History of the Department | Anthropology | Faculty of Arts | UNB

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Faculty of Arts
UNB Fredericton

Back to Anthropology

A UNB discipline since 1966

We are part of a long tradition of research and teaching which dates back to the nineteenth century.

Loring Woart Bailey, professor of natural sciences at UNB (1861–1907):

  • published the first paper describing New Brunswick aboriginal ceramics in the inaugural (1883) edition of the journal Science
  • maintained a small museum in the current Sir Howard Douglas Hall

Dr. Alfred Goldsworthy Bailey, L.W. Bailey’s grandson and professor of history at UNB (1938–1970):

  • a pioneer in establishing the discipline of ethnohistory in Canada
  • instrumental in developing an anthropology curriculum in what became the Department of History and Anthropology during the 1950s

Dr. Thomas McFeat, in 1954:

  • the first professional anthropologist hired into the UNB faculty in 1954.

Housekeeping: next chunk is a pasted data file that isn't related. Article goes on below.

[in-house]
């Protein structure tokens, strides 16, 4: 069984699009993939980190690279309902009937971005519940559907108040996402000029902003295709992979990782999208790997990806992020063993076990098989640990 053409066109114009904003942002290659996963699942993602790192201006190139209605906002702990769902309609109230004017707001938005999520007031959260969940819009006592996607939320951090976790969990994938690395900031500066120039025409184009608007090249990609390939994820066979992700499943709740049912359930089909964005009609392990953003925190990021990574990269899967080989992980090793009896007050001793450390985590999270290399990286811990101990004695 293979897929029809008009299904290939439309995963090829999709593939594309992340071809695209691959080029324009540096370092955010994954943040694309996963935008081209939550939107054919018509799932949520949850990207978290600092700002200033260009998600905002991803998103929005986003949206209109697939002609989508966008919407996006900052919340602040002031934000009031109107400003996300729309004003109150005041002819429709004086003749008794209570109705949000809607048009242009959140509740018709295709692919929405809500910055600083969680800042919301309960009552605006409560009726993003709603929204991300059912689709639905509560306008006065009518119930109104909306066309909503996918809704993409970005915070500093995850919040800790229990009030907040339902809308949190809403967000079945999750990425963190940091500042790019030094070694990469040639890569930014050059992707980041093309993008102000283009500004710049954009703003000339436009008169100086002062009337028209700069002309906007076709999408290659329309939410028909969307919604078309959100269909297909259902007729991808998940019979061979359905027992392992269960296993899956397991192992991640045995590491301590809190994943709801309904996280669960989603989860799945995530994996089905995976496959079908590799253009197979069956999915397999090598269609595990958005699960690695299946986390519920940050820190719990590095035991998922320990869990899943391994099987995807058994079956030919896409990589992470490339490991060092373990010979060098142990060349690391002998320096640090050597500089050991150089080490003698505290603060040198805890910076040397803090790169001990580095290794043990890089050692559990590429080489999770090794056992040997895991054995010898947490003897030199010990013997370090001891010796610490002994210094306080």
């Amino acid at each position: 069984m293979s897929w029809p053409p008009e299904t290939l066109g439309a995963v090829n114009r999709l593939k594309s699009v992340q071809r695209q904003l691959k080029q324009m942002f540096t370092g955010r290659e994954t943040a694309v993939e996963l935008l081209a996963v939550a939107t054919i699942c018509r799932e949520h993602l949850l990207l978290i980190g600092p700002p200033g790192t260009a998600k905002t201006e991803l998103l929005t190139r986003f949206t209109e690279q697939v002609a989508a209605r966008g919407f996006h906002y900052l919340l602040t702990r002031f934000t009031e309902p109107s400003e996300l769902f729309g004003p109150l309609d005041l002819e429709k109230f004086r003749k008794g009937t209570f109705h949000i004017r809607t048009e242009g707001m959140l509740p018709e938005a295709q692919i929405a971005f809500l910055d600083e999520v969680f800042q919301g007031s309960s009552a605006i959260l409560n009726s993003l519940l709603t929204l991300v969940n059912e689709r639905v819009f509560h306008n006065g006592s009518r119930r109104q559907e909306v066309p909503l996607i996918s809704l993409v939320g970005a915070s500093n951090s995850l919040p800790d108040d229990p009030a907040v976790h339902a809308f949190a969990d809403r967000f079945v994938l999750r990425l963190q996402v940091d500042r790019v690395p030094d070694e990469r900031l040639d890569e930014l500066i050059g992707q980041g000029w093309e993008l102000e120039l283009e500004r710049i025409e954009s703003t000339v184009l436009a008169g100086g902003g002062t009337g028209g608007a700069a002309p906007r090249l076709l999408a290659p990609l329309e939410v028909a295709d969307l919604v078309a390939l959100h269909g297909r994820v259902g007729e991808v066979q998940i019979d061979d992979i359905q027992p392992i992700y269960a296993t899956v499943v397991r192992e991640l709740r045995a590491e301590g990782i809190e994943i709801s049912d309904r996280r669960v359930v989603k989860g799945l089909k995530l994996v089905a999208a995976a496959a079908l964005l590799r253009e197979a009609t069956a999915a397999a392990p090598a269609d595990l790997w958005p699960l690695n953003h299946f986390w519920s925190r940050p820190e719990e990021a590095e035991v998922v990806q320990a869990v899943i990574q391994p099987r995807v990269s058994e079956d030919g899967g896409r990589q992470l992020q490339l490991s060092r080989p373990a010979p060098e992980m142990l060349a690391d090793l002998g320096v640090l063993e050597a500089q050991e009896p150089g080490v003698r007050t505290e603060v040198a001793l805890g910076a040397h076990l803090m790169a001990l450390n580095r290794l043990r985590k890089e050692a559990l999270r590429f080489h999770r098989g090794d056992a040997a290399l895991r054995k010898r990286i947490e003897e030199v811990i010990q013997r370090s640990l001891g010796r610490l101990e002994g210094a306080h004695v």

• You can find out more on our department’s history through UNB Archives & Special Collection

Annex C: the home of anthropology

The Department of Anthropology at UNB is housed in Annex C, a two-storey frame building with a concrete basement. It contains:

  • the departmental office
  • a seminar room
  • two labs
  • a lounge
  • nine offices
  • several small utilities rooms

The outside of the building is sided with ship-lap boards painted in a strong red-brown colour to match the nearby brick buildings.

We moved into part of Annex C in 1976 and expanded to use the entire building.

An enigmatic origin

The designation “Annex C” was not used until 1968. The building was listed as “Labs Annex C” in 1989 by the Canadian Inventory of Historic Buildings and classified as having “good possibility for historical designation.”

This inventory indicates the construction date of the building as 1920. This date is inconsistent with two main legends about the origin of the building:

  • Annex C is of three “huts” brought from the Ripples Prisoner-of-War Internment Camp to UNB in 1946
  • Annex C is one of three buildings brought from Alexander College to UNB in 1947

A 1993 article describes the destruction of the last of the three army huts from the Ripples Camp and leads us to believe that Annex C was brought to UNB from Alexander College.

This college, UNB’s first branch campus, was constructed adjacent to downtown Fredericton and operated from World War II to 1953 to house returning veterans and their families, while the veterans pursued educational opportunities.

It’s possible that Annex C was not purpose-built for Alexander College and that it has an unknown history extending further into the past.

Find out more about Annex C via UNB archives.